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Veg out

Vegetarian Society of Colorado Springs seeks to educate, dispel stereotypes


Author Brenda Davis speaks on Tuesday about the vegetarian lifestyle.
  • Author Brenda Davis speaks on Tuesday about the vegetarian lifestyle.

We've all seen the clever billboards -- cows wielding paintbrushes, encouraging the consumption of more chicken. But have you seen the ads on buses in Denver with farm animals proclaiming, "We hear the Vegetarian Plate Rocks"?

The Peaceful Prairie Sanctuary, a shelter outside Denver that rescues farm animals that would otherwise be killed when they outlive their usefulness, sponsors these bus ads. To raise funds, the Sanctuary has an Adopt-an-Animal Program. I learned all this from the latest issue of Vegetarian Living, the newsletter of the Vegetarian Society of Colorado, which has adopted an animal through the program.

Founded in 1975, the Vegetarian Society of Colorado is a nonprofit, volunteer organization committed to educating people about healthful, humane and environmentally responsible alternatives to eating meat. There are seven chapters in Colorado: Boulder, Evergreen, Denver, Fort Collins, Durango, Grand Junction and Colorado Springs. Each chapter holds monthly potlucks and sponsors programs to educate and encourage a vegetarian lifestyle. The Colorado Springs branch meets at the Organic Earth Caf in Manitou Springs on the third Sunday of the month.

Whether you're a vegetarian for ethical or nutritional reasons, an occasional carnivore, or the biggest proponent of the Atkins diet (More Meat! More!), the Vegetarian Society is a good source of information. The Web site offers a dining guide to restaurants throughout Colorado that are either fully vegetarian or offer a significant variety of vegetarian choices. The monthly newsletter includes recipes, many vegan (no animal products at all), that are as easy as they are delicious. It also offers informational booklets that address issues like the impact that meat production and livestock agriculture have on the environment and concerns about nutritional balance in a vegetarian or vegan diet.

These are issues that Jessica Patterson Anderson, coordinator of the Colorado Springs chapter, feels particularly passionate about. As a vegan, she has felt the need for community, to meet other vegetarians and/or vegans, and to "raise awareness in those who may be skeptical, interested, vegetarian (but not vegan), etc.

"But we also need to reach out and get past the old image of what a vegetarian is/does," said Anderson in an e-mail exchange. "I don't wear Birkenstocks, I don't drum, and I don't play hacky-sack. Which isn't to say that there's anything wrong with those who do -- it's just to challenge the shortcut thinking many people do when they hear 'vegetarian' or 'vegan.' It might surprise people (or not) to learn about some famous vegetarians."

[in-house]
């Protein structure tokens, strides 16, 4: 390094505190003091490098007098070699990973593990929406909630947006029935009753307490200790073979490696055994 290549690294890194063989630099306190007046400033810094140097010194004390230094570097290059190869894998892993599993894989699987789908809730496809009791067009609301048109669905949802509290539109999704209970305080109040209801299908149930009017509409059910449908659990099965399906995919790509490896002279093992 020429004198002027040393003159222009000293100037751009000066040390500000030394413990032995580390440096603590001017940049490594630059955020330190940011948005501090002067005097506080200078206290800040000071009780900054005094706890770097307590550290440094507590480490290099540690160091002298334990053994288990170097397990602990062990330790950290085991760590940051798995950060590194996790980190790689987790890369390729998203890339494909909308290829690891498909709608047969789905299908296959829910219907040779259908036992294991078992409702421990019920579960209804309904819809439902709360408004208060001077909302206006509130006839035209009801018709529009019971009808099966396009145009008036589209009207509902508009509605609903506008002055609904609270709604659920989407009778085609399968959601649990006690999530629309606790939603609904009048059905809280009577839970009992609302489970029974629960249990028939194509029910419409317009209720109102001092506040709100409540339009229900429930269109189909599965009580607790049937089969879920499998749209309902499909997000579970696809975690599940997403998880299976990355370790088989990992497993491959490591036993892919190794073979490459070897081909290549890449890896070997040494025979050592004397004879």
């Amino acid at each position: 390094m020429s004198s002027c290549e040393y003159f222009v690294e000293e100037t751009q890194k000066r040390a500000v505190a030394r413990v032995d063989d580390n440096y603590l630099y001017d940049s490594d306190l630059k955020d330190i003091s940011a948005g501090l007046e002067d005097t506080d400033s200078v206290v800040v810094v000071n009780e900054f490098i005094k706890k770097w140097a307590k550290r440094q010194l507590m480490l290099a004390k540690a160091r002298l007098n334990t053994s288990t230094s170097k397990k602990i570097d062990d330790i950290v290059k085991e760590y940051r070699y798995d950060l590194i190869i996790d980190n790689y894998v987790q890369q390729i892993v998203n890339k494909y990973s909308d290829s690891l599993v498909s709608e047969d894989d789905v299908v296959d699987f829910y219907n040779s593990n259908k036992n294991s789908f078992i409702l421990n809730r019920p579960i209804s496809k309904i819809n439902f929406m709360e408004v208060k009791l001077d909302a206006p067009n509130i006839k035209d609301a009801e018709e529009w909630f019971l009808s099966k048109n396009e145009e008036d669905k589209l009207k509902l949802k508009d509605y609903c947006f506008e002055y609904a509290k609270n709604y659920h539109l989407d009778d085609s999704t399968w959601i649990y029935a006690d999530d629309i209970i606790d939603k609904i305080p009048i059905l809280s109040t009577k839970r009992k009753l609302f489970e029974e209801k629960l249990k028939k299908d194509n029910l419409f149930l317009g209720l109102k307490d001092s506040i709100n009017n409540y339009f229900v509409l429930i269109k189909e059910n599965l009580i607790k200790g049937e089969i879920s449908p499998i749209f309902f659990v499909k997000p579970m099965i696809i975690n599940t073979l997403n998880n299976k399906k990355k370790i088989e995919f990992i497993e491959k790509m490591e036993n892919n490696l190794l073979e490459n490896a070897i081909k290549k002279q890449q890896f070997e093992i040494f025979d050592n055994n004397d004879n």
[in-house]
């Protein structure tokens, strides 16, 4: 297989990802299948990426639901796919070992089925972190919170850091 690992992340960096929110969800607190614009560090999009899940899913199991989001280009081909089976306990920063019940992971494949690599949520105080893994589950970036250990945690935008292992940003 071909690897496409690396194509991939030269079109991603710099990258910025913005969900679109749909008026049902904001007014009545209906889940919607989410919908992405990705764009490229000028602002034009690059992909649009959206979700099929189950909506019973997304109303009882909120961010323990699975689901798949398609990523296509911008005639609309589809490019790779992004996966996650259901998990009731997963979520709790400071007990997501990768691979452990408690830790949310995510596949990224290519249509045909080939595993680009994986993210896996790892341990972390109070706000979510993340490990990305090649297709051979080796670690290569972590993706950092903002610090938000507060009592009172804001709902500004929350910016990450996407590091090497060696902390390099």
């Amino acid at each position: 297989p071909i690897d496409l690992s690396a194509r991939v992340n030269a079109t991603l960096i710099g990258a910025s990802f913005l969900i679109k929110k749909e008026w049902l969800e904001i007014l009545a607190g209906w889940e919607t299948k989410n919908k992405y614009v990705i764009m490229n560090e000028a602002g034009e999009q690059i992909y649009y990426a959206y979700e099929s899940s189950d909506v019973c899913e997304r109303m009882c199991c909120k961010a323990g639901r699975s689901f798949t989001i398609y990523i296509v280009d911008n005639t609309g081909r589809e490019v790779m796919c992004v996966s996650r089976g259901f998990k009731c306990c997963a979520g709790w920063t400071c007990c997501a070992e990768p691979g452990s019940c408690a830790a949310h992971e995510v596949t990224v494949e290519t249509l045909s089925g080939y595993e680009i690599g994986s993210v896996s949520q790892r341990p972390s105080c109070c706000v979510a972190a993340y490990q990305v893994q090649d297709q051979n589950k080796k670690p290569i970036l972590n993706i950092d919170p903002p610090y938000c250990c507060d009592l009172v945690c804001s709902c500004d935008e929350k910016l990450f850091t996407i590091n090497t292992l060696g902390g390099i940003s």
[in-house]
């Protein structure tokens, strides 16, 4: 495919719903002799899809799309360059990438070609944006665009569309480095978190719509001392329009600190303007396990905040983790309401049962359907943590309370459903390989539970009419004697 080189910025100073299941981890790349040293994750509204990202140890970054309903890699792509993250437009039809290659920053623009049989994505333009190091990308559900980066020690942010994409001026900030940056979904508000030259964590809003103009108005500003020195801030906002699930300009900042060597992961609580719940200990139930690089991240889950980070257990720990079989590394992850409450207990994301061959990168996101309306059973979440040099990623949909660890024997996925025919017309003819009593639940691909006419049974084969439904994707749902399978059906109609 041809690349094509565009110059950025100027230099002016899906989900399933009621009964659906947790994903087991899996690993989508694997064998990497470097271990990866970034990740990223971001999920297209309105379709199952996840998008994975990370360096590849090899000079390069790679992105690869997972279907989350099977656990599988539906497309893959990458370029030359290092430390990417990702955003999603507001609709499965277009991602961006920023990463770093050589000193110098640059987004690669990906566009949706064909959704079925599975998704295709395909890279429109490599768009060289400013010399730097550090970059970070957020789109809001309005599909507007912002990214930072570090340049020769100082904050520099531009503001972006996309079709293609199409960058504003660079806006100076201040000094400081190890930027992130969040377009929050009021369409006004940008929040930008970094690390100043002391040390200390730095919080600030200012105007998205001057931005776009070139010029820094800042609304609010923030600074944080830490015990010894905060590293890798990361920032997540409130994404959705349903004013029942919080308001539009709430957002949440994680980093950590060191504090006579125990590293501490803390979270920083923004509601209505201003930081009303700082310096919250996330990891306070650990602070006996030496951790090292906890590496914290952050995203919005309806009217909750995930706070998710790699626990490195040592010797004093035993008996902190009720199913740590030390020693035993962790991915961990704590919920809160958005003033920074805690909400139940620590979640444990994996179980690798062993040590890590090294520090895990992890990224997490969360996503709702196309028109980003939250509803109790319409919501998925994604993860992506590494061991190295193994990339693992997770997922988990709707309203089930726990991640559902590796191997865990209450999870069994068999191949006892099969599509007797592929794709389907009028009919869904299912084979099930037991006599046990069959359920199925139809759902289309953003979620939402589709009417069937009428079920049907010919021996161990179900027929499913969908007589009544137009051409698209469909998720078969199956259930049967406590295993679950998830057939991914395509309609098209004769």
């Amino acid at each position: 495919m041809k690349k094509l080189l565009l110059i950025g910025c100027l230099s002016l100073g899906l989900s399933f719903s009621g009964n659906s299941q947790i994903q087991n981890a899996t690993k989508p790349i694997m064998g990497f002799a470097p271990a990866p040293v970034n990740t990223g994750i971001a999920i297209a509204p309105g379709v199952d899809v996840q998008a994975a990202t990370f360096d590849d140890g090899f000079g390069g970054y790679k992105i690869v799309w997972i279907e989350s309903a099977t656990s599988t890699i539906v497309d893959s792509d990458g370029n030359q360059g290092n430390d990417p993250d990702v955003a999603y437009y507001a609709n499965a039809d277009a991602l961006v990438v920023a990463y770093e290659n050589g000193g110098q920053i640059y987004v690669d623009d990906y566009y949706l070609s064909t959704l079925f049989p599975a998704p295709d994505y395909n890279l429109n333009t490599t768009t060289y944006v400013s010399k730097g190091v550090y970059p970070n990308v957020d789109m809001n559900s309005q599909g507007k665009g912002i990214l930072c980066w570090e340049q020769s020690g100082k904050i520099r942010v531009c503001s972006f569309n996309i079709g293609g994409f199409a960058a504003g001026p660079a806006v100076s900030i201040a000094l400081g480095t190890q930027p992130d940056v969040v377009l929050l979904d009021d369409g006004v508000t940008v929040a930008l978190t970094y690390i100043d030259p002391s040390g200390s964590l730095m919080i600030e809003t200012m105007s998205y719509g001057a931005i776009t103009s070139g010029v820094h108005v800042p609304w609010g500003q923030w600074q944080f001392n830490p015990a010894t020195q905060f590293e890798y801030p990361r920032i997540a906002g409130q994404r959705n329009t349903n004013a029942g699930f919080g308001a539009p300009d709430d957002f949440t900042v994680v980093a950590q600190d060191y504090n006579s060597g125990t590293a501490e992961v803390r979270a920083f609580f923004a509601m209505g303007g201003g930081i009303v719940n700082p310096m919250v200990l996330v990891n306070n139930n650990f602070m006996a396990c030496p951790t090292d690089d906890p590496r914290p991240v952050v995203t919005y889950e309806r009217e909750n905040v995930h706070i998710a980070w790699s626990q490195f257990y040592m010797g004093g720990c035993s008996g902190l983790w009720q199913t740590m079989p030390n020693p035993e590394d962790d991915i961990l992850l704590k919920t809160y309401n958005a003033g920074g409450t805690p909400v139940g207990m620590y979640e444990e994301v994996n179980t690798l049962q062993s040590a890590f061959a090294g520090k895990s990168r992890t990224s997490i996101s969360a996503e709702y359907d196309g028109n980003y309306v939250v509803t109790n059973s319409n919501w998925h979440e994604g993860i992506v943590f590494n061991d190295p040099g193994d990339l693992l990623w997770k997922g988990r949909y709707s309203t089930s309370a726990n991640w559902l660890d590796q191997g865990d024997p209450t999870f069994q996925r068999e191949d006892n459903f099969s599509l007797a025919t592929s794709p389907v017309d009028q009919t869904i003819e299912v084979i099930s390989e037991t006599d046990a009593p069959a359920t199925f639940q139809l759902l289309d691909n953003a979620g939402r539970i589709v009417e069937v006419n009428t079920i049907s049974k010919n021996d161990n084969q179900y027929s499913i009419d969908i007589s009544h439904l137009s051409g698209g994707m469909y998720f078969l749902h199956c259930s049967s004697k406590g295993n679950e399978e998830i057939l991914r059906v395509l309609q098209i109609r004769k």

One of the misconceptions that may keep people from trying a meat-free meal or lifestyle is what Anderson terms "the fear of scarcity -- the fear that, without animal flesh and products, there won't be anything to eat. Or what there is will be bland, birdseedy granola (can you hear the reggae playing?)"

This comes, of course, from the way we all were raised -- most of us seldom questioned the assumption that meat was necessary for a well-balanced diet. As Anderson explains, "We are so habituated and trained by marketing, myth and misinformation that we actually mistake how things are (you must eat meat, it's natural, dairy does the body good, etc.) with how they ought to or could be. We are so accustomed to the template of a hunk of meat and some veggie or grain "sides" that when a lot of people try meat or dairy free, they feel hungry or unfulfilled. But plant-based diets can be amazing. Unfortunately, we in Colorado still associate vegetarianism with a certain 'type.'"

Change, she'll be the first to admit, comes slowly. The Vegetarian Society of Colorado is inclusive; it welcomes curious and/or committed carnivores to its events. Anderson hopes to get us thinking about the consequences of our dietary choices. To do this, she plans to expand beyond the regular potluck gatherings to cooking classes, workshops, field trips to farm sanctuaries, and continued community outreach. She hopes to encourage local restaurants to develop more innovative vegetarian and vegan dishes along the lines of the gourmet vegetarianism so prevalent in larger cities like New York and San Francisco, and to encourage the eating public to support those restaurants.

The next big event sponsored by the Vegetarian Society will be a talk by dietician and author Brenda Davis, one of the top experts in North America on vegetarian and vegan nutrition. Her books include Becoming Vegetarian, Becoming Vegan, and Defeating Diabetes. The lecture, titled "Eating for Life: The Optimal Diet," is part of a 40-state, four-province tour that started on Aug. 30, 2003. Called CARE (Compassion for Animals Road Expedition), the tour hopes to "promote compassion for animals, to promote vegetarianism by sound knowledge."

For more information about the Vegetarian Society of Colorado in Colorado Springs, call Anderson at 209-2108.


Eating for Life: The Optimal Diet

A lecture by author/nutritionist Brenda Davis

Tuesday, Feb. 24 at 8 p.m.

East Rastall, in the Worner Student Center of Colorado College (NW corner of Cascade and Cache La Poudre)

Free and open to the public.

For more, visit

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